By Richard Martin
Ohio is blessed with many fine lakes, some small and rural, others popular and bustling, some good for this and others ideal for that, but boaters who like both luxury and plenty to do with find it hard to go wrong at Acton Lake, which lies in Hueston Woods State Park. Everything you might want is likely to be here, including some activities that will surprise you.
Hueston Woods is 3,596 acres of park surrounding 625 acres of water, a fairly vast area of pretty country lying in southwestern Ohio about five miles northwest of Oxford. It's within an easy drive of both Dayton and Cincinnati, and is popular enough to draw up to 2 million visitors annually. Why so popular? One good reason is that it offers luxury accommodations in a nicely rural setting.
Those accommodations include the 96-room Hueston Woods Lodge, which sits on a bluff overlooking the lake. Its site was originally a council place for western Ohio Indian tribes, and continues to draw meetings and conferences from all over Ohio. Visitors can enjoy a 100-foot tall sandstone fireplace, two pools, an indoor and out, game rooms, tennis, courtesy docks, and an 18-hole, 7,005 yard, par 72 golf course.
For those with families who like to do at least some of their own cooking, the park has 25 Family Cottages that can sleep six people, with bath, kitchen, living room and screened porch, and ten Efficiency Cottages that sleep four. All cabins are equipped with cooking and eating utensils, towels and bedding. Boaters who like their living even more rustic might try the 25-site campground with its electrical hookups, showers, flush toilets, and a laundry and trailer waste station. Pets are permitted in a number of sites, so Rover or Fifi are welcome to come.
Boating is a popular sport at Hueston Woods, though boats are restricted to 10 hp. There are convenient launch ramps and public docks, and the lake with its 8 miles of shoreline has plenty of roaming room. Fishing at the lake on a scale of 1-10 is about a five, but that doesn't mean fish aren't waiting to be caught. There's a huge population of shad here, prime forage for bass and crappie, so not only do fish grow quickly, but they're often too stuffed on natural food to bite readily.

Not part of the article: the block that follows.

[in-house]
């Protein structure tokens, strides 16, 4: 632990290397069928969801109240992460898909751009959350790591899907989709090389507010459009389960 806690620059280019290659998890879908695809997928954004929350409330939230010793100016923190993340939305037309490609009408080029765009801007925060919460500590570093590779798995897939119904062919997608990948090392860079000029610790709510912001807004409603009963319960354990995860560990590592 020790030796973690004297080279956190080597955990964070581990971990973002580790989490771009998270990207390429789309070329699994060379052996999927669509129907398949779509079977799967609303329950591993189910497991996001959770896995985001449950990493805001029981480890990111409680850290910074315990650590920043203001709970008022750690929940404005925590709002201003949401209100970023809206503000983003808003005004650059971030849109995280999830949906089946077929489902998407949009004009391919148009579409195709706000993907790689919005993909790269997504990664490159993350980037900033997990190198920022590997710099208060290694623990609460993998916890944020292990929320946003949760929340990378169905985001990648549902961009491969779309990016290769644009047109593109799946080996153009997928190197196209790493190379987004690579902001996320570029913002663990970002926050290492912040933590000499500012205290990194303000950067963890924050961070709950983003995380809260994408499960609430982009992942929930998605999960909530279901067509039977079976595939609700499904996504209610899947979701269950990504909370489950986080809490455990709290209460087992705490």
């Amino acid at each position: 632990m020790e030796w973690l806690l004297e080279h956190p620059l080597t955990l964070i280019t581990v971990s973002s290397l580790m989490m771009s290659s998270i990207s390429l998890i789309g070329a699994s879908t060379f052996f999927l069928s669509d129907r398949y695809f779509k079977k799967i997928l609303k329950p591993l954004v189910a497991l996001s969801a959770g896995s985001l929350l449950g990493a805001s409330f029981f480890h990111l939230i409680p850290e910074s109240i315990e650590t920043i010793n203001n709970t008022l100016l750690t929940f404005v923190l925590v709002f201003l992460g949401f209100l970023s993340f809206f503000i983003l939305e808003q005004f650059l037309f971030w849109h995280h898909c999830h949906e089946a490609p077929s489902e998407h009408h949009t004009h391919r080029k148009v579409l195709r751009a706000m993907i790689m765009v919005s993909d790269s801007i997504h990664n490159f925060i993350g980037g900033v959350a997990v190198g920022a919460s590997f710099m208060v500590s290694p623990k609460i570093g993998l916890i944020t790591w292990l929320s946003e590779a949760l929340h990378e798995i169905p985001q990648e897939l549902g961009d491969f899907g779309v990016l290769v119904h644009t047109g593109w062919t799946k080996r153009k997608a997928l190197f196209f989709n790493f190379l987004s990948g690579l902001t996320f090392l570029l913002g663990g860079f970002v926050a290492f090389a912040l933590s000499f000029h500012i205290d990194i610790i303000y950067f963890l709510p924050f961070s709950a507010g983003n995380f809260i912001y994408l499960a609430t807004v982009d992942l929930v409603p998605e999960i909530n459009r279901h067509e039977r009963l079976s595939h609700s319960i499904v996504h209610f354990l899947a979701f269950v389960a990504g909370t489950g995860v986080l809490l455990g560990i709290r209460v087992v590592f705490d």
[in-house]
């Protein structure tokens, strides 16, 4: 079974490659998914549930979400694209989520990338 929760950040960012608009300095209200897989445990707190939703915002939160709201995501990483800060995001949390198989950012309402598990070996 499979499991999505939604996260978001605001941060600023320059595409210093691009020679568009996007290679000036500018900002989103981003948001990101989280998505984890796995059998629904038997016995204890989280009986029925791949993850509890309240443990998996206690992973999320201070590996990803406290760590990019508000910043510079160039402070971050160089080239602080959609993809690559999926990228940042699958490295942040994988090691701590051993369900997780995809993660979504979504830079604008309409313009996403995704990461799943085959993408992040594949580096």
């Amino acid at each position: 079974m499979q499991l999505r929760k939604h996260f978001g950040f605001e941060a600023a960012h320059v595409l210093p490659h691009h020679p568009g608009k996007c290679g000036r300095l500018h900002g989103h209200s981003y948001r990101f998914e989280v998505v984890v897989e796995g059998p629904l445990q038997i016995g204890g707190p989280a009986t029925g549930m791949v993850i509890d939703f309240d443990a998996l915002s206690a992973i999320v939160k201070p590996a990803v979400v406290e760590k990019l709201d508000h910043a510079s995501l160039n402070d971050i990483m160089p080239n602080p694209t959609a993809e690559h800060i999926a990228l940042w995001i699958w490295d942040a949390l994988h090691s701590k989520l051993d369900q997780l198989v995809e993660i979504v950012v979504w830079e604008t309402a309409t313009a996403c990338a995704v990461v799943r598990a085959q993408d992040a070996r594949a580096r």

Still, the lake offers sunken Christmas trees for structure, along with fallen timber in the coves, and submerged barn foundations and stumps to hold bass and panfish. Working such structure with plastic worms and pig and jig combinations can produce strikes, and crankbaits tossed at shoreline structure can draw ambush-oriented bass, too. Crappie action is best along the northeastern and west shore, and catfish will bite in inlets after brisk rains.
One of the fine attributes of Hueston Woods is its near primeval forest, many acres of majestic beech and maple trees, some 200 years old. Matthew Hueston bought the parkland in 1797, after serving with General "Mad" Anthony Wayne in the Indian wars, and while most of his land went to crops, he saved a remnant of forest, which was held in trust and became a state forest. These days you can enjoy over 12 miles of trails in the park, and some, like the Big Woods Trail will take hiking boaters through 1.8 miles of majestic timber.
Other trails like the Cedar Falls Trail take hikers through a lush flood plain with mature black walnut and oak, across a bubbling little creek, and past a small waterfall. Visitors will see many wild flowers here and hike past outcrops of 450 million year old bedrock.
Other things to do at this fine park? You might try your luck on a large paintball field and target range. Bring your own equipment or rent some, and enjoy a lively afternoon. Take time to see the Hueston Woods Raptor Rehabilitation Center too, rent a bike and pedal rural roads, and visit the Pioneer Farm Museum. Lots to do at this pretty park.
For lodge information, you can call the front desk at (513) 664-3500. For the park office, call (513) 523-6347, and for words on the golf course